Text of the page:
NEW YORK — They’ve weathered waves of retail bankruptcies. They’ve withstood consolidations. They’ve even endured the dreaded cookie-cutter retail rollout formula.
But many visual merchandising companies — the firms that create signs, lighting, mannequins, forms, fixtures, furniture and decoratives to enliven stores and spotlight merchandise — have hung in there. And now the survivors say they’re about to get a big lift.
There’s a new trade venue in which to show off their wares: Visual New York-Store Concepts ’96. It runs Dec. 3-5 at the New York Armory, Lexington Avenue and 25th Street, and at permanent showrooms here Dec. 2-6.
“It’s creating excitement,” says Norman Glazer, president, chairman and owner of Patina V, a manufacturer of mannequins, forms, decoratives, shop concepts and furniture, based in City of Industry, Calif.
Glazer is also president of Visual New York, an association of 18 visual merchandising companies, each with a permanent showroom here. The group is battling to bring more retailers from around the world into showrooms during market weeks, and along with about 25 other companies with showrooms in the city, is endorsing the armory show, while Fairchild Publications has the rights to use the group’s name for the show. The group has also agreed to compensate Fairchild if the show ends up losing money.
About 100 booths featuring 50 to 60 exhibiting companies will fill the 30,000-square-foot drill hall in the armory, and between 2,500 and 4,000 retailers, designers and store architects are expected to attend. Many exhibitors are smaller vendors without permanent showrooms here, seeking greater exposure.
“The Searses, the May Co.’s, the Penneys and so forth are coming to see the show. That’s for sure. We couldn’t be happier,” Glazer says.
The buzz about the armory has, for some, lifted the outlook for business.
“It’s been very tough over the last three to five years, but this year is one of our best,” says Frank Glover, managing director, Universal Display & Design Inc., a creator of Christmas trim, mannequins and alternative bust forms, with a showroom here. “Retailing has picked up. People have released budgets. They’re back on the move, opening stores.”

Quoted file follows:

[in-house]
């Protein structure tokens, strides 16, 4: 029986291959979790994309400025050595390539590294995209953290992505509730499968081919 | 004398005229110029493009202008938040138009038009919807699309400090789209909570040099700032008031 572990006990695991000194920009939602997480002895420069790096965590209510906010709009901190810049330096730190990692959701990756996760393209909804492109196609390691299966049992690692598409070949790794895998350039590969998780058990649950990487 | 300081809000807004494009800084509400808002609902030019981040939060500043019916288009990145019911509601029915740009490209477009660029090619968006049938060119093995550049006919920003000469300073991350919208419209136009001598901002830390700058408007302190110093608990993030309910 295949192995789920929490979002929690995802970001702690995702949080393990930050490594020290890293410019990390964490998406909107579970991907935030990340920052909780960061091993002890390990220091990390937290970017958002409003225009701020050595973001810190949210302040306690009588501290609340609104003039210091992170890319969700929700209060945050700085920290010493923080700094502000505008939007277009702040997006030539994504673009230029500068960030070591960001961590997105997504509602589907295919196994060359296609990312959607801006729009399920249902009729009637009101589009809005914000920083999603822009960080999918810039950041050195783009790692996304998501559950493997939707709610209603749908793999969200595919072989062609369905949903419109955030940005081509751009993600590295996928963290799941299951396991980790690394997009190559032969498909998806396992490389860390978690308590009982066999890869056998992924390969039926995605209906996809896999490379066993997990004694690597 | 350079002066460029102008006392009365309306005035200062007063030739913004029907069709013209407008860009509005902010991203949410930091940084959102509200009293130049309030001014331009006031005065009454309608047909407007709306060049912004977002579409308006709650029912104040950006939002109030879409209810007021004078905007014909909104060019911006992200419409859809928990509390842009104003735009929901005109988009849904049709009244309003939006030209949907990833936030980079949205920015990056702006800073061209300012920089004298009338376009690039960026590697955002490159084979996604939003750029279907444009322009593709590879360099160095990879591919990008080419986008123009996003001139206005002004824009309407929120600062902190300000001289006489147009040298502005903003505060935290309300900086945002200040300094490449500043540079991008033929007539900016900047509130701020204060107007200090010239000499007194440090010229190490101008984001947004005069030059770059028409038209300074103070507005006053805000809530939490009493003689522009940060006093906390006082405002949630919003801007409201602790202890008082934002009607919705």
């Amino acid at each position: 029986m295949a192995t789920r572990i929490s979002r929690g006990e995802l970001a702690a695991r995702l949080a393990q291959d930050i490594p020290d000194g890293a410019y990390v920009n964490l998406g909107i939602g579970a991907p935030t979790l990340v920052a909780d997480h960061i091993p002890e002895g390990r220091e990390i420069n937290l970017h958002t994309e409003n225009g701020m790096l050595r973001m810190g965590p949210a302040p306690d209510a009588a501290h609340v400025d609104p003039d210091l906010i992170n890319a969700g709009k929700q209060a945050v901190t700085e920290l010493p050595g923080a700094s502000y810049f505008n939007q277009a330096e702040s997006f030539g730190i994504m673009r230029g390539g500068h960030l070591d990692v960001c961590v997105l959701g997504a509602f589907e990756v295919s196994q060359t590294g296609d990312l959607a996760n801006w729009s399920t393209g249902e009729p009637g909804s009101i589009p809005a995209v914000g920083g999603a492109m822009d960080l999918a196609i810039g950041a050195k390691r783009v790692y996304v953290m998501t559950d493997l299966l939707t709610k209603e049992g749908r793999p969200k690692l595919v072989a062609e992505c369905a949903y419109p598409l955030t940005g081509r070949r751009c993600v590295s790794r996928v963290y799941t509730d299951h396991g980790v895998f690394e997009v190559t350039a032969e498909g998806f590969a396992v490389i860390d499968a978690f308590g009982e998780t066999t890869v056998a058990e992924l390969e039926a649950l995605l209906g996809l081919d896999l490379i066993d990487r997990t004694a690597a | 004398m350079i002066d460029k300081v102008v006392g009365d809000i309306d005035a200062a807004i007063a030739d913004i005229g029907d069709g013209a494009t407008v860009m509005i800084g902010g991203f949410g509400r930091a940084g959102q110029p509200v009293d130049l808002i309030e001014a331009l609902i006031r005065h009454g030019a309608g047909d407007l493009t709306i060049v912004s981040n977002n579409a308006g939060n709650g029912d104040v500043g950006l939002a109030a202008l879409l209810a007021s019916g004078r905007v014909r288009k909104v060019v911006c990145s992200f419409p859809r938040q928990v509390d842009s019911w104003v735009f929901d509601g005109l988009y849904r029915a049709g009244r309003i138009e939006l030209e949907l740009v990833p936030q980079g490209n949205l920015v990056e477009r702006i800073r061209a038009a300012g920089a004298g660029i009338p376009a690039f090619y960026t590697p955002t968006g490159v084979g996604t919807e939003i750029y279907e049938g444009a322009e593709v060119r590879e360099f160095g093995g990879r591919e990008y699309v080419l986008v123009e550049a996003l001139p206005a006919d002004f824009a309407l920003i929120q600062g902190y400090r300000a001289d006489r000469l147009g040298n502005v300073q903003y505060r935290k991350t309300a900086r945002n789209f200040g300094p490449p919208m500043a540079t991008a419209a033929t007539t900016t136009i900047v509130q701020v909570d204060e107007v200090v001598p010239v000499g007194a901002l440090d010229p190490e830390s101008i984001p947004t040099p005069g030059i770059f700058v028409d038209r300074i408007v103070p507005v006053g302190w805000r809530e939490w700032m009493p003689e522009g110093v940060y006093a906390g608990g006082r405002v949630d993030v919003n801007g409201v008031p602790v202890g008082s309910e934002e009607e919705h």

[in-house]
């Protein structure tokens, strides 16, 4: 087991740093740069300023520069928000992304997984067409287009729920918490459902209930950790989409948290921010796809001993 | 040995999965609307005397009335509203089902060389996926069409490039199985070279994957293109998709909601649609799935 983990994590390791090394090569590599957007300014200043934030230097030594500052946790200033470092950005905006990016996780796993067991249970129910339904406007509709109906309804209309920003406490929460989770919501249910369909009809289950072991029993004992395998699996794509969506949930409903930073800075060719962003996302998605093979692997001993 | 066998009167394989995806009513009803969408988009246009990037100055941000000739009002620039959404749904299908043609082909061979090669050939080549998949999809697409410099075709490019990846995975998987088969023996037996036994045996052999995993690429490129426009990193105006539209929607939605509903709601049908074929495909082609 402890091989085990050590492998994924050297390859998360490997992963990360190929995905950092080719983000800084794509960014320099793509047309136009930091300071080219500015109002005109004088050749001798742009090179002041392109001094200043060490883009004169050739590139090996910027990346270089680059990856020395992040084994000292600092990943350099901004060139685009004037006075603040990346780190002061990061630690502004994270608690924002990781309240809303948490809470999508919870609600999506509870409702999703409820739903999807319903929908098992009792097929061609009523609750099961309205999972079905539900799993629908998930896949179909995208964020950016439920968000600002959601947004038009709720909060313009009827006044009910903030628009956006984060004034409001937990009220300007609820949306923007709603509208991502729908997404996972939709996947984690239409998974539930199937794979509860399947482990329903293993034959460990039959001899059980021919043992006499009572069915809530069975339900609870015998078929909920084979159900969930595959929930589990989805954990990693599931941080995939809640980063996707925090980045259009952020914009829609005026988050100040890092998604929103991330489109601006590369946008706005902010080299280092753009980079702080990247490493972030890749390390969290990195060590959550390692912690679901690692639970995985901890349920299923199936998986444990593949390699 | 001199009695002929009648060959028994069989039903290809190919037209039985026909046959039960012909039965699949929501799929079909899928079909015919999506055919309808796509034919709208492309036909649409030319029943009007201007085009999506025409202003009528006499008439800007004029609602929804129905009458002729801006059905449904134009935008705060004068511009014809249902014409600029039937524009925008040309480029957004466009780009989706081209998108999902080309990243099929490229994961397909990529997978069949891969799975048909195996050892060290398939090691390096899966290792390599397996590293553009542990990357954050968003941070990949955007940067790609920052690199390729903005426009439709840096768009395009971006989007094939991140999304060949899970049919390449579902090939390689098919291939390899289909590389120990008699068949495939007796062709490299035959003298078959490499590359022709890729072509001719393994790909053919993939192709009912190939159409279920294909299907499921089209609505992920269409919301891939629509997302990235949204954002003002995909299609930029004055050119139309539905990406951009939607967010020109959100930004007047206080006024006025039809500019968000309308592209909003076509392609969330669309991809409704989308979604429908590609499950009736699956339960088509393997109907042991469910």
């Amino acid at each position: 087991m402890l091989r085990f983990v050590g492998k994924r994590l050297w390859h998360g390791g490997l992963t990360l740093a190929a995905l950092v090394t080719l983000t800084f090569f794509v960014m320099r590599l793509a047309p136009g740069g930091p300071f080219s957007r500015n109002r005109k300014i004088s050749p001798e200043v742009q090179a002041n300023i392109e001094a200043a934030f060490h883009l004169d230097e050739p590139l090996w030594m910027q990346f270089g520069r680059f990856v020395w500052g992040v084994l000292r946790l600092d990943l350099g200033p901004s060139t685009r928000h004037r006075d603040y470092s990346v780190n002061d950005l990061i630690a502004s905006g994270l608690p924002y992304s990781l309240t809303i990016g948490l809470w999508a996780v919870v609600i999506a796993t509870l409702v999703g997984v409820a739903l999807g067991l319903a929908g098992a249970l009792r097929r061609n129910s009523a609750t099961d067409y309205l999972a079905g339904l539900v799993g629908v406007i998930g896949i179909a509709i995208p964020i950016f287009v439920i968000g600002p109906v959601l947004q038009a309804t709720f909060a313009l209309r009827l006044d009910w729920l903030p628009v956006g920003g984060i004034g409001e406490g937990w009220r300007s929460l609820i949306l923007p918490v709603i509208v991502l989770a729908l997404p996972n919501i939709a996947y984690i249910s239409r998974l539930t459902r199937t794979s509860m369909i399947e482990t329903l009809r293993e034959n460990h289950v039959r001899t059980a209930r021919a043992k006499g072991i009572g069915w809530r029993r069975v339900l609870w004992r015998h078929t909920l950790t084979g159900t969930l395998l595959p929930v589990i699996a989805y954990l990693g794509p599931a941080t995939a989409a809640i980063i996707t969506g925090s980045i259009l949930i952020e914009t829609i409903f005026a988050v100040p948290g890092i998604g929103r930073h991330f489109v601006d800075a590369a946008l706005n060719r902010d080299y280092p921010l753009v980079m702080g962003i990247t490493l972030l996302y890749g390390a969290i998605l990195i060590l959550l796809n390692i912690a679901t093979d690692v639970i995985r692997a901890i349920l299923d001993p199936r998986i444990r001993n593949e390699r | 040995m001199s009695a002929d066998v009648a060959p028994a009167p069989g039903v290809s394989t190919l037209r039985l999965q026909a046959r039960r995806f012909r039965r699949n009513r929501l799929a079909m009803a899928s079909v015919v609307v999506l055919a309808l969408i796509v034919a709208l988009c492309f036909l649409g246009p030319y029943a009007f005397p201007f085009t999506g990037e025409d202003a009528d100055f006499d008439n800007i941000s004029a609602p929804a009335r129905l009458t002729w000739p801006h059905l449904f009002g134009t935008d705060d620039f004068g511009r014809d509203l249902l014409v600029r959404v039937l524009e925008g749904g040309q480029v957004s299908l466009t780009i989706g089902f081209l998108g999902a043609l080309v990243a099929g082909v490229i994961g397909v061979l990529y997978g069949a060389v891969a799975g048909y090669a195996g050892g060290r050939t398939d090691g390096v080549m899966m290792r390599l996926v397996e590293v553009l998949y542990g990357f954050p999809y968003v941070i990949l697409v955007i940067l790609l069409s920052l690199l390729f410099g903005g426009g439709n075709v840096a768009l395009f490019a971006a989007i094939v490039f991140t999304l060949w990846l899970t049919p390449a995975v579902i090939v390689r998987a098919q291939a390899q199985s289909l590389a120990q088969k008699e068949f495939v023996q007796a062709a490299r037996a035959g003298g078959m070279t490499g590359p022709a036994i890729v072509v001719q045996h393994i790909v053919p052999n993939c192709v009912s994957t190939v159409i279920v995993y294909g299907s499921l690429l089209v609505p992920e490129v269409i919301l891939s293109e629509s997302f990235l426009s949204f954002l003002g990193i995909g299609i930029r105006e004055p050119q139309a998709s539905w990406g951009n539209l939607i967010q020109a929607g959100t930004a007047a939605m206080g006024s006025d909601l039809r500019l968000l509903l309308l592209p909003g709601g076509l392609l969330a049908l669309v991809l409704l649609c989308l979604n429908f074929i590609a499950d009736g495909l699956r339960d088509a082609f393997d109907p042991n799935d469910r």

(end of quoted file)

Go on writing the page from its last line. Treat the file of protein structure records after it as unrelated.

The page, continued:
Recent trade shows, held at the Jacob K. Javits Convention Center and Pier 92 of the city’s Passenger Ship Terminal on Manhattan’s West Side, have been sparsely attended by retailers. Many who did go said they found little of interest. There was plenty of unfilled exhibit space, creating the impression of a downtrodden industry. It’s also been an inconvenience to get from the Javits Center to the showrooms, which are concentrated in the Chelsea vicinity, an area from 17th to 26th Streets and from Seventh Avenue to Broadway.
“The bottom line was there weren’t enough exhibitors to entertain customers that went through,” Glazer says. “So we decided, who are we kidding? Let’s bring this show into a site that we can fill, and be very proud of, and where customers won’t feel that they’ve been taken.”
Glazer also points out that the armory is “centrally located for our customer base and closer to the market.”
Still, compared with a time five to 10 years ago, vendors see fewer stores and fewer people from each store. Market weeks remain nail-biting periods. Vendors typically receive just one to three people from each retail company, whereas in the Eighties, teams of 20 or 30 per store packed the trade shows and showrooms.
“We’re not going out to the stores as we used to. We have to listen closely to our customers,” says Dona R. Miller, chief executive officer of Vogue International, a Whittier, Calif., firm that creates mannequins and forms, metal fabrications, decoratives, even oversized replicas of comic book superheroes.
But she maintains, “This industry is very much alive.”
It survives by meeting the changing requirements of retailers: Maintenance-free props and abstract mannequins, enormous product customizing, innovation, products that are flexible, that fold, change heights and are movable from department to department, products that don’t go out of style in a season, that are priced fairly, and perhaps bear a touch of decorative whimsy, but not so much as to overshadow what’s being sold. “Retailers are looking for new and fresh ideas,” says Ralph Pucci of Pucci International mannequins here. “It’s that simple.”